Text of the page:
Musicians Blind to Genre Identification for Evangelism’s Sake: The Case of Diego Tryno  

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There is a palpable cultural shift in modern pop cultures, with particular attention to music. From Kanye West, Chance the Rapper, Nicki Minaj to Tasha Cobbs, gospel music has found its place in the hip-hop world or say hip-hop has found its place in the gospel world.

By Getrude Mazambani

Kanye’s recently debuted ninth studio album ‘Jesus Is King’ floated down from the heavens just under two months ago, telling a story of a lost world star celebrating his newly-found home in the body of Christ.

The release of ‘“Finish Line/Drown” by Chance the Rapper along with legendary gospel singer Kirk Franklin a few years ago championed Christianity both in gospel spaces and outside, indicating that the opportunities for genres exchange have never been stronger.

Also, in recent years we have seen secular artists, the likes of Nick Minaj, Snoop Dogg Charlie Wilson, T.I., Justin Timbaland and Snoop Dogg climbing Billboard’s Hot Gospel Songs charts, a development that would have seemed unthinkable in yesteryears.

All of this transition serves to point out that gospel music is undergoing a small and not-insignificant evolution that is playing out as an electrifying and reciprocal stylistic dialogue between different genres of predominantly black music.

Trap drums and glossy production have infiltrated gospel. There is absolutely nothing inherently sanctified about a choral arrangement or inherently profane about an 808. In fact, merging the two genres has proved to be a sound business strategy and the shift has even moved to Zimbabwe.

In 2014, urban contemporary and hip hop musician Diego Tinotenda Chikombeka aka Diego Tryno debuted on the hip-hop scene with “Diego Go”, a song quite famous for its profanity. As cussing and ribaldry is often celebrated in hip hop cultures, the song earned him the best newcomer at Zambezi Music Awards (ZAMA).

Fast forward to 2018, Diego released his debut gospel-laden album called Lazarus. While many argued that the success of his album owes much to its double-launch with Ti Gonz’s Best Mero album, it remains to be contented that it gained quite a reception because everyone thought the artist known for dirty lyrics had released a gospel album.

Critically speaking, Lazarus is not a gospel album; it just touches on life situations and in some of the tracks, the artist merely thanks God for the generic blessings. That, one would say, doesn’t make it a gospel album, but the presence of gospel choirs on the album, rocketing heavenward in the background indubitably indicates that the rapper had a DNA of gospel in him.

Interestingly, Diego has since gone public mentioning his upcoming projects with renowned gospel musicians. His assistant manager Trissha Jones confirmed that Diego’s impending project with award-winning gospel artist Tatenda Mahachi has been one of the most awaited projects.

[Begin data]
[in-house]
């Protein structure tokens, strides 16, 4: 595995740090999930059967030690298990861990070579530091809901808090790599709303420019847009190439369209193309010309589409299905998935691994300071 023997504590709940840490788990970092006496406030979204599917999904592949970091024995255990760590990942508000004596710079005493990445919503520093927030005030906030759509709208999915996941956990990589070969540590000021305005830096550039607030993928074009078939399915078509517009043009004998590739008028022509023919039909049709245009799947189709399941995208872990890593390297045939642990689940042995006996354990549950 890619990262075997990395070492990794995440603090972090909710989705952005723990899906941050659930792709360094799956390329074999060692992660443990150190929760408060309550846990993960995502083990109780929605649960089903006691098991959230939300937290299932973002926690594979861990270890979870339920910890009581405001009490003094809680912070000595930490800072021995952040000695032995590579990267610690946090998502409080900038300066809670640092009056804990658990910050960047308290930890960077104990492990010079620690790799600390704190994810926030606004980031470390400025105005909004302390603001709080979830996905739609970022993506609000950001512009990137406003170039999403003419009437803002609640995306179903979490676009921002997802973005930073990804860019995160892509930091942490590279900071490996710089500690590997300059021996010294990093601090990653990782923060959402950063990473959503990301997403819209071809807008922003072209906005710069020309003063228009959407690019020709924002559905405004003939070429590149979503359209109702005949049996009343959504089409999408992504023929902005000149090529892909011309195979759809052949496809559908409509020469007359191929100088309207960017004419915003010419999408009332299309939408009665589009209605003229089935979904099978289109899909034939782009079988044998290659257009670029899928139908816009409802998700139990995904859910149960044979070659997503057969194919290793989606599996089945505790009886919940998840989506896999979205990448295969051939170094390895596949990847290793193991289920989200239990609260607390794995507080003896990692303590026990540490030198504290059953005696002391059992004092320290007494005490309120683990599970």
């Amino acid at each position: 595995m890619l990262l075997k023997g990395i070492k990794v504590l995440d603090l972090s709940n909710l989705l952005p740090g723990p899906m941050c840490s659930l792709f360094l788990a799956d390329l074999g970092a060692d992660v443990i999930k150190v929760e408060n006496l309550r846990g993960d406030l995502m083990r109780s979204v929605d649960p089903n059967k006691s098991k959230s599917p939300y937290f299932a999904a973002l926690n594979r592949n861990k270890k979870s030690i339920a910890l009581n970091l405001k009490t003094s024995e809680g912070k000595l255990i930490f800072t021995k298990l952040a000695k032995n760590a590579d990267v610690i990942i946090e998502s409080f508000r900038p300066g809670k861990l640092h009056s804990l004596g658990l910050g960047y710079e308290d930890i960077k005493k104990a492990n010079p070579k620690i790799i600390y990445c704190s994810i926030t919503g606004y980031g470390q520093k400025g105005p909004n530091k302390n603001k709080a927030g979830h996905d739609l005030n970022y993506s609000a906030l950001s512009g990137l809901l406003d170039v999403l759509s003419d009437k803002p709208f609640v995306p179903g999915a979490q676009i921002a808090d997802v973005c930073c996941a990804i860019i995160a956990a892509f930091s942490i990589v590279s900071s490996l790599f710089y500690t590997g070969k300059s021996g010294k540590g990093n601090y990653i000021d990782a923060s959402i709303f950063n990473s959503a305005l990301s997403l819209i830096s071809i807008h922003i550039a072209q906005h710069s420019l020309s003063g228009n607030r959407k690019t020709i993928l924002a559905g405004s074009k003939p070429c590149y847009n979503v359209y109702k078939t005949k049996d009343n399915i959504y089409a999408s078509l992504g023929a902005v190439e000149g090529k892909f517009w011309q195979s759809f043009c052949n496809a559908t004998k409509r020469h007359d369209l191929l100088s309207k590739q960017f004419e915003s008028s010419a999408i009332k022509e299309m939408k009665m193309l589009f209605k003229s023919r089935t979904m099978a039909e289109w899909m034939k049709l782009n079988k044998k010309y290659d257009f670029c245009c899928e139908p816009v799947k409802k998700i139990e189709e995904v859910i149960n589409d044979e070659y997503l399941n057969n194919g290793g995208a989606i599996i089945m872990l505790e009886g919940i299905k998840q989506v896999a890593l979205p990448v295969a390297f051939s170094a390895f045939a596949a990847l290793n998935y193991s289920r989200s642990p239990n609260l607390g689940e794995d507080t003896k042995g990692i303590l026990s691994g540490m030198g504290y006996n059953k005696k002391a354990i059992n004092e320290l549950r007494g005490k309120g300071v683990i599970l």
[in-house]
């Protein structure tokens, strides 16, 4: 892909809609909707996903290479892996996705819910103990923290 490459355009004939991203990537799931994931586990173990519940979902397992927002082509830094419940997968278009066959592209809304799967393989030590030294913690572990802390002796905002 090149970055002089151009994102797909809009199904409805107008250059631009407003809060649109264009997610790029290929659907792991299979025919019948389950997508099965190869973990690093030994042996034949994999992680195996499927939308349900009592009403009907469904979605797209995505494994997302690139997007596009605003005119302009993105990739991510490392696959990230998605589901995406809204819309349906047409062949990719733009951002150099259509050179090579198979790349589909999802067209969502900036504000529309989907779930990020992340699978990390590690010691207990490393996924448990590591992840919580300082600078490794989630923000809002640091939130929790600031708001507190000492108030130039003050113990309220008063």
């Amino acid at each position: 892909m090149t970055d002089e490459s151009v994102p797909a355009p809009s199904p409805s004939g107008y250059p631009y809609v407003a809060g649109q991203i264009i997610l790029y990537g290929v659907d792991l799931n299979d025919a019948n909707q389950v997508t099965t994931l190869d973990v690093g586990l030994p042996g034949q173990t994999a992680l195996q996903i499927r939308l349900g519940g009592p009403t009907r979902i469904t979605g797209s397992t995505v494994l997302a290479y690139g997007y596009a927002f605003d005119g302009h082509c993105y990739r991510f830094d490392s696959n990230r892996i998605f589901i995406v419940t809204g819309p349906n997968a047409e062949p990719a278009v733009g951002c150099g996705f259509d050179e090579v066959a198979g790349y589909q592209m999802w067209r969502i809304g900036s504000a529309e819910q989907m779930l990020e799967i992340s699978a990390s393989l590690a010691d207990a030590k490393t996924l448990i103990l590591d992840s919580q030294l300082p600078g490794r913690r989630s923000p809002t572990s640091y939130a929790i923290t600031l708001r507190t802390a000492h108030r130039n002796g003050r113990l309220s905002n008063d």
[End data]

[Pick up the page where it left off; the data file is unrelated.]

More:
When contacted about how he feels about the pending project Tatenda Mahachi had this to say,

“My calling is music. This is what l was created to do and all l have to do is deliver what God placed in me. l believe l owe this world to deliver a message through music, so in doing that God has also placed brothers and sisters in my life who have a calling in music like Diego, it is good to exchange notes and collaborate on a song for the greater good of God.”

There is no shortage of direct praise to God and enthusiasm to work on a gospel mixed with a hip-hop project in Mahachi’s response.

“I’m humbled by his [Diego] willingness to do something with me, and we are looking forward to doing a song that inspires people because l believe no one is bigger than the song. We will put our efforts together and make sure we deliver a great track for the people,” Mahachi added.

Almost everything here seems to take on a spiritual hue even though hip-hop is full of industry-bucking threats from some Christians. Mahachi and Diego are too busy milly-rocking over their blessings.

Apparently, just like Tasha Cobbs, Kirk Franklin and Fred Hammond, Mahachi believes that there is a place for Christian and secular musicians to collaborate and he didn’t seem fazed about the anti-hip-hop in gospel talks.

“Hip hop is a music genre like gospel, sungura, dance hall, etc. What matters to me is the message we are sending to the people through the lyrics in a song. l don’t see anything wrong in praising God with hip hop or doing a collaboration with a hip hop artist as long the lyrics suits what l believe in. It’s about creativity and that’s art and surely listeners will always love great music,” said the Victory singer.

Seasoned gospel songwriter and singer Mai Dangarembizi also share the same progressive sentiment with Mahachi.

Equally poised to be working with Diego Tryno, she sees nothing wrong with mixing genres when praising the Lord. In fact, she is utterly delightful about it.

“I’m very excited about my project with Diego. It was something that just came in my mind, and I saw it fit to engage with the artist and our only intention is to preach the Word and the Word shall be preached regardless of which genre we use,” she said.

Diego’s hope for salvation is obviously not limited to himself, and he certainly intends to indulge his fans through these pending projects. As a rapper and contemporary singer, he is everything we love about music, through his willingness to explore other genres and defy limitations. This shift attempts to move hip-hop past Planet Rock and into the Good Heavens.

Getrude Mazambani is an award-winning journalist and writer. She has written for The Atlantic, Harper’s, New York Times, Boston Globe, as well as reports and documentaries for Christ Embassy Christian journals. She has been a frequent correspondent for the Christian Community.

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